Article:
neener neener boober, you can’t catch me! she sings from ahead, her small feet skidding through wet gravel as she stares at the lupins, the blooming raspberry bushes, the fallen leaves from the storm the day before.
Echoing in my head is a voice, softly, sadly saying “no, I can’t.”
We let go. We release. We cradle these daughters, sons, our children inside us, until we cannot any longer. Each day that follows is another lesson, another reminder on letting go. Without release, there could be no joy. I watch my youngest, my babe fly upwards, her feet barely touch the ground. She runs down the trail to our house, full of long grass and pooled rainwater. Spiderwebs, wild strawberries, aphids.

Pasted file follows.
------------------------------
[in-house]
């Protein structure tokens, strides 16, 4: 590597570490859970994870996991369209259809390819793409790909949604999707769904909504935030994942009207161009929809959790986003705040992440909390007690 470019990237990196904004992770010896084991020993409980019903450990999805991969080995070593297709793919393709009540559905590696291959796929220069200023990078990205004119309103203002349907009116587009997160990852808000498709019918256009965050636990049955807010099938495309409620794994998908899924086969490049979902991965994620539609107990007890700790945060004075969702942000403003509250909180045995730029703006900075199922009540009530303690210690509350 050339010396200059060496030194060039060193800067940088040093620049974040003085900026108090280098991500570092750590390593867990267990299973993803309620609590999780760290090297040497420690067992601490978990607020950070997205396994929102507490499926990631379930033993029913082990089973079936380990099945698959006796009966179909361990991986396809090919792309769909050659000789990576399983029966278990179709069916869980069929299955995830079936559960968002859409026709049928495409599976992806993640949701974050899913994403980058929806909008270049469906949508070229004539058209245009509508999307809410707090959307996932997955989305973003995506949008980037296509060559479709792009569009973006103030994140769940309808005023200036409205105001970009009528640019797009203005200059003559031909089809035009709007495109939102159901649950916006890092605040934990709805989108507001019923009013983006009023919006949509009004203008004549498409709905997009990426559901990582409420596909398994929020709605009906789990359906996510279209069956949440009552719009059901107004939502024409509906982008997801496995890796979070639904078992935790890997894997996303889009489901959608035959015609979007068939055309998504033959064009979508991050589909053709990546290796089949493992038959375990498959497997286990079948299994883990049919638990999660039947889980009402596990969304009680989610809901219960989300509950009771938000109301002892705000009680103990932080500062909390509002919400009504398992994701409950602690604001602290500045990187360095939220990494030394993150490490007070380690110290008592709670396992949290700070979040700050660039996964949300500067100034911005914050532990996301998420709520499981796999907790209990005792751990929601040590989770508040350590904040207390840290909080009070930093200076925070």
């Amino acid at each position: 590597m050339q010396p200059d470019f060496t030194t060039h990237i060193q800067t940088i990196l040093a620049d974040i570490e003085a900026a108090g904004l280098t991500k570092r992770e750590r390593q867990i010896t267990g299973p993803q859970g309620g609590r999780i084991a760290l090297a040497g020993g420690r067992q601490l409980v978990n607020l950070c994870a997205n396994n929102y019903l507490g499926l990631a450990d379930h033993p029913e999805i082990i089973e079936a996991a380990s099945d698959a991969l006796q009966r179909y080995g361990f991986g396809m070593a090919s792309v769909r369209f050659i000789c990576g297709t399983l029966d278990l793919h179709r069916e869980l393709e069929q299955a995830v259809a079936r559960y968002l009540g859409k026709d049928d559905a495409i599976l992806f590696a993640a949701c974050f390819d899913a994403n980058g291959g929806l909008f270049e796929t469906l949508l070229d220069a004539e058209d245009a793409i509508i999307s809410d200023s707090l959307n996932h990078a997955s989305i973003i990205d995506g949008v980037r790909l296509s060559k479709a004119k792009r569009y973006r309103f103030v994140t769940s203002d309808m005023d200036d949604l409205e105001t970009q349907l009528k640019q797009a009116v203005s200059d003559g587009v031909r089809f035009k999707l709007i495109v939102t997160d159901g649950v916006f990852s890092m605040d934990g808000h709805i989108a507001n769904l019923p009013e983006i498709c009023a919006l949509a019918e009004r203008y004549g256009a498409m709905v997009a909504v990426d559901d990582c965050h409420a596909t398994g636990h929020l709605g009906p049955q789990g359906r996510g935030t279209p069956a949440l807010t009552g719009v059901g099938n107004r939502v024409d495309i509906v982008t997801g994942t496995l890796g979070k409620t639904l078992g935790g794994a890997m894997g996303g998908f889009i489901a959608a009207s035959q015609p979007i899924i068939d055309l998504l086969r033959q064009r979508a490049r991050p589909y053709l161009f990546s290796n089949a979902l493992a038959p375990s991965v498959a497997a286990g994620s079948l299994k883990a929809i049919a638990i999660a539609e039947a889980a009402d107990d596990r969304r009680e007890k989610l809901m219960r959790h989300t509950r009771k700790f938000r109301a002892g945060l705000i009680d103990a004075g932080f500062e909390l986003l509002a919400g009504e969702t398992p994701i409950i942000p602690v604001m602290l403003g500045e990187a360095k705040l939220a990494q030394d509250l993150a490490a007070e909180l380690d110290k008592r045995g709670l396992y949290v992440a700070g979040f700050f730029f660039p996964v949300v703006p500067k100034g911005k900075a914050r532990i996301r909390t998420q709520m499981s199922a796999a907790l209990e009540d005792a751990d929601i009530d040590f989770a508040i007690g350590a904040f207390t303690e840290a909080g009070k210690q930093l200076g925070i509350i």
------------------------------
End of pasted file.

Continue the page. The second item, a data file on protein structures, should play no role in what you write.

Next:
Only the water stops her fastidious self.
I cannot catch her. I wouldn’t dream of it. To do so would be to stop a star in it’s progress, to hold it from spilling it’s star stuff, to trap it within limits it cannot hold.She is aloft and spinning, and I am merely her maker, her nebula. Spun from my arms and belly, she travels and glows.
I look at other children, the boys and girls in the neighbourhood, and I can see their future. I can see in their eyes where they’re lit, what they’ll look like, who they’ll be possibly. I see tomorrow in all those little faces. I look back at mine, and I see only the glory of their joy, the sweetness of their curiosity, and the fire that burns behind them.
She runs ahead of me most days now, the child who at one time never left my grasp, the warm sense of my side. She takes off into the moody damp of the woods behind our house, stopping only slightly to see if I’m still coming.
I’ll fall farther behind each time.